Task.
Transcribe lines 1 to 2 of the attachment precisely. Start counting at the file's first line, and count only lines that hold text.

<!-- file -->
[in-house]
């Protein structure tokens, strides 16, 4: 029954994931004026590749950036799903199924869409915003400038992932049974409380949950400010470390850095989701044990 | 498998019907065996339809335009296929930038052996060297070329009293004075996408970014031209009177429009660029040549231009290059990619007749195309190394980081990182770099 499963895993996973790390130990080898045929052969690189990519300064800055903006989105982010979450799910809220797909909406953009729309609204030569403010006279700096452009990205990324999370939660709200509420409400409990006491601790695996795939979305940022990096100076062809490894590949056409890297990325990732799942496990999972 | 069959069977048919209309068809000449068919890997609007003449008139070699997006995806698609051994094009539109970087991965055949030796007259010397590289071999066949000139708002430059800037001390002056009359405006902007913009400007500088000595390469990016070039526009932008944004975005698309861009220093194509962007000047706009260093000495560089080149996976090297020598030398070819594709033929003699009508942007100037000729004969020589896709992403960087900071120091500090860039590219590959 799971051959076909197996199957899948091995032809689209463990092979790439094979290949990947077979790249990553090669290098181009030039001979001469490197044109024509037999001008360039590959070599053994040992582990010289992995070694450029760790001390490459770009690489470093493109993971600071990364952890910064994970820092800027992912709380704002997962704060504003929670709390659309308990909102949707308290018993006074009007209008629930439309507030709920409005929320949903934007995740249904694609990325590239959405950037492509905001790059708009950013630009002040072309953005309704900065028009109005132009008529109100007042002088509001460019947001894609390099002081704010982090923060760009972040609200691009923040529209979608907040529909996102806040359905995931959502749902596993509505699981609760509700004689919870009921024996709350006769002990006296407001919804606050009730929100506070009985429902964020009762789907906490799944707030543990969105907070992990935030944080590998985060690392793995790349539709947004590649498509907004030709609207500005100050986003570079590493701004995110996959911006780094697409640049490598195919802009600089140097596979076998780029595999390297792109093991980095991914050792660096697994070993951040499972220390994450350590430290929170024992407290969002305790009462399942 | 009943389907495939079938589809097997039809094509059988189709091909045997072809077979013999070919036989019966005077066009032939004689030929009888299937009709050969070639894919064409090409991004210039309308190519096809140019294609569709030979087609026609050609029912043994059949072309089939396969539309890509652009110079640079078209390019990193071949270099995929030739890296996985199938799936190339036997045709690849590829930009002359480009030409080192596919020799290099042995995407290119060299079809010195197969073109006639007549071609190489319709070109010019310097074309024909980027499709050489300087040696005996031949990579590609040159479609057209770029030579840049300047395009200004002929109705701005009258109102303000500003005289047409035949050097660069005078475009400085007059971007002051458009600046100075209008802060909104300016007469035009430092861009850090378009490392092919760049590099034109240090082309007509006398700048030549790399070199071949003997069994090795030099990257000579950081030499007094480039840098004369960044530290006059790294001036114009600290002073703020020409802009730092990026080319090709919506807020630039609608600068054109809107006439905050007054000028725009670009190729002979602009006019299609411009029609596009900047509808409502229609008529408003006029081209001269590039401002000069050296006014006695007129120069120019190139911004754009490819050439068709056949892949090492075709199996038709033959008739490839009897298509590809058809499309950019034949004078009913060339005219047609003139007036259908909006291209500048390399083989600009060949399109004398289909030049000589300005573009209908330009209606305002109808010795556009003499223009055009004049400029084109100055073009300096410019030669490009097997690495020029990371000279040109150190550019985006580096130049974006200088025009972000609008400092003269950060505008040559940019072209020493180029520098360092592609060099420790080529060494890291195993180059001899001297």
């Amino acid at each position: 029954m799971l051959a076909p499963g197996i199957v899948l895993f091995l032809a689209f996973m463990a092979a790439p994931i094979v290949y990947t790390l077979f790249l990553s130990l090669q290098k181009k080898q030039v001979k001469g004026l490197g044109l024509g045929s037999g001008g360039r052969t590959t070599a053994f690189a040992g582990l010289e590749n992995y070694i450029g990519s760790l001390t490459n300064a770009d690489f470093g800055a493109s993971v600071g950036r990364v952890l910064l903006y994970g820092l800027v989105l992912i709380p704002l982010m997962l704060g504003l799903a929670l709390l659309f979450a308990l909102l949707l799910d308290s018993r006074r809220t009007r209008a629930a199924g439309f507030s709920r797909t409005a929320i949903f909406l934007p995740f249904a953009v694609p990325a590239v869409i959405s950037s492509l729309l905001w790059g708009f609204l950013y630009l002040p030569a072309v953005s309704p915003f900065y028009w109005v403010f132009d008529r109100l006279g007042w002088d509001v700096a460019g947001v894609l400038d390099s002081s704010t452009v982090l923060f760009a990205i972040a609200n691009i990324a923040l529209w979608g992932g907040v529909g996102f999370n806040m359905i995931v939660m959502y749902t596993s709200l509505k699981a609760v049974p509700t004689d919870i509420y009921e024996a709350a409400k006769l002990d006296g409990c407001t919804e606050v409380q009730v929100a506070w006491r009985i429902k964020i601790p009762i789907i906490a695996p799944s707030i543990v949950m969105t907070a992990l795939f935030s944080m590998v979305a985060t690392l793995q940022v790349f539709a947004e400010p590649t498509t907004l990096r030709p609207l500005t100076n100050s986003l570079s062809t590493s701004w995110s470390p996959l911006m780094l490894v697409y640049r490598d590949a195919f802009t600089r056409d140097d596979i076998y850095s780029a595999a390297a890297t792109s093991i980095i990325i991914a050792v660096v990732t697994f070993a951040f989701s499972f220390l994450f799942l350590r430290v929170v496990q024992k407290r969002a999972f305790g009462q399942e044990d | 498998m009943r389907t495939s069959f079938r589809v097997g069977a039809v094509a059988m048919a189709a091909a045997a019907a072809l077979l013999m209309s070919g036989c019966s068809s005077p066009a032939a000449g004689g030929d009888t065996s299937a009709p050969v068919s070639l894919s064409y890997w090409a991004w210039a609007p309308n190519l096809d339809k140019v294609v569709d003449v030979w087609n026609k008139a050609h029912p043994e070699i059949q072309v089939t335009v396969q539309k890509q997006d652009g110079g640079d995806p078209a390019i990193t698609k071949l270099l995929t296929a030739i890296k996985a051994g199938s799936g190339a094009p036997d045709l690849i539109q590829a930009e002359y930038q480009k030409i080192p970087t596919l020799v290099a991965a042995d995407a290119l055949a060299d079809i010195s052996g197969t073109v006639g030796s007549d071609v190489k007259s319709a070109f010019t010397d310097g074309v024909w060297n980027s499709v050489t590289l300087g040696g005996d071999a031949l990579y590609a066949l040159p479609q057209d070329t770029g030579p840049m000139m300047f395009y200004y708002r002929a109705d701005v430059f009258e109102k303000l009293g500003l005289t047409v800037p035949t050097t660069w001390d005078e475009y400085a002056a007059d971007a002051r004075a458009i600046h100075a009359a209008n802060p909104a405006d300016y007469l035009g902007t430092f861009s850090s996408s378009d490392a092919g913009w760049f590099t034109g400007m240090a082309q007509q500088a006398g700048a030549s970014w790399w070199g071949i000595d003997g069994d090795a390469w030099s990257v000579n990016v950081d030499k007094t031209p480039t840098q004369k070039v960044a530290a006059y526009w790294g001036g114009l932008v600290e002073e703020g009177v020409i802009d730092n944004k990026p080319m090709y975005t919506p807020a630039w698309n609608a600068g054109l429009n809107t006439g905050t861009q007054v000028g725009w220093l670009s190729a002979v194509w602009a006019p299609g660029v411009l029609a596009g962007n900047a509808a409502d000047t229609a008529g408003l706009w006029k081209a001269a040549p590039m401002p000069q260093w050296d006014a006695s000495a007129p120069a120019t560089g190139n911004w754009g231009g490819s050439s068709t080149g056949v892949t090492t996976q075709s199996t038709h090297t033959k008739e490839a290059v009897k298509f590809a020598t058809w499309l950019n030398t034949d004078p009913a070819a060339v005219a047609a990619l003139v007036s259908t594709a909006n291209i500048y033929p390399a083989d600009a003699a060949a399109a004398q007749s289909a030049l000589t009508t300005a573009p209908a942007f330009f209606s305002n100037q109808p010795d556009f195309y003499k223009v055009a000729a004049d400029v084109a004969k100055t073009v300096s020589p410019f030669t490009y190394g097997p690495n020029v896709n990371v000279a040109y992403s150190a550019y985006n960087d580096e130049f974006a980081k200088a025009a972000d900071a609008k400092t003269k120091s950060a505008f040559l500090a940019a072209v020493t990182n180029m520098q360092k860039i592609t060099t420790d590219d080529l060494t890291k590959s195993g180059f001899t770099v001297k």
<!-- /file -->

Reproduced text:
[in-house]
């Protein structure tokens, strides 16, 4: 029954994931004026590749950036799903199924869409915003400038992932049974409380949950400010470390850095989701044990 | 498998019907065996339809335009296929930038052996060297070329009293004075996408970014031209009177429009660029040549231009290059990619007749195309190394980081990182770099 499963895993996973790390130990080898045929052969690189990519300064800055903006989105982010979450799910809220797909909406953009729309609204030569403010006279700096452009990205990324999370939660709200509420409400409990006491601790695996795939979305940022990096100076062809490894590949056409890297990325990732799942496990999972 | 069959069977048919209309068809000449068919890997609007003449008139070699997006995806698609051994094009539109970087991965055949030796007259010397590289071999066949000139708002430059800037001390002056009359405006902007913009400007500088000595390469990016070039526009932008944004975005698309861009220093194509962007000047706009260093000495560089080149996976090297020598030398070819594709033929003699009508942007100037000729004969020589896709992403960087900071120091500090860039590219590959 799971051959076909197996199957899948091995032809689209463990092979790439094979290949990947077979790249990553090669290098181009030039001979001469490197044109024509037999001008360039590959070599053994040992582990010289992995070694450029760790001390490459770009690489470093493109993971600071990364952890910064994970820092800027992912709380704002997962704060504003929670709390659309308990909102949707308290018993006074009007209008629930439309507030709920409005929320949903934007995740249904694609990325590239959405950037492509905001790059708009950013630009002040072309953005309704900065028009109005132009008529109100007042002088509001460019947001894609390099002081704010982090923060760009972040609200691009923040529209979608907040529909996102806040359905995931959502749902596993509505699981609760509700004689919870009921024996709350006769002990006296407001919804606050009730929100506070009985429902964020009762789907906490799944707030543990969105907070992990935030944080590998985060690392793995790349539709947004590649498509907004030709609207500005100050986003570079590493701004995110996959911006780094697409640049490598195919802009600089140097596979076998780029595999390297792109093991980095991914050792660096697994070993951040499972220390994450350590430290929170024992407290969002305790009462399942 | 009943389907495939079938589809097997039809094509059988189709091909045997072809077979013999070919036989019966005077066009032939004689030929009888299937009709050969070639894919064409090409991004210039309308190519096809140019294609569709030979087609026609050609029912043994059949072309089939396969539309890509652009110079640079078209390019990193071949270099995929030739890296996985199938799936190339036997045709690849590829930009002359480009030409080192596919020799290099042995995407290119060299079809010195197969073109006639007549071609190489319709070109010019310097074309024909980027499709050489300087040696005996031949990579590609040159479609057209770029030579840049300047395009200004002929109705701005009258109102303000500003005289047409035949050097660069005078475009400085007059971007002051458009600046100075209008802060909104300016007469035009430092861009850090378009490392092919760049590099034109240090082309007509006398700048030549790399070199071949003997069994090795030099990257000579950081030499007094480039840098004369960044530290006059790294001036114009600290002073703020020409802009730092990026080319090709919506807020630039609608600068054109809107006439905050007054000028725009670009190729002979602009006019299609411009029609596009900047509808409502229609008529408003006029081209001269590039401002000069050296006014006695007129120069120019190139911004754009490819050439068709056949892949090492075709199996038709033959008739490839009897298509590809058809499309950019034949004078009913060339005219047609003139007036259908909006291209500048390399083989600009060949399109004398289909030049000589300005573009209908330009209606305002109808010795556009003499223009055009004049400029084109100055073009300096410019030669490009097997690495020029990371000279040109150190550019985006580096130049974006200088025009972000609008400092003269950060505008040559940019072209020493180029520098360092592609060099420790080529060494890291195993180059001899001297």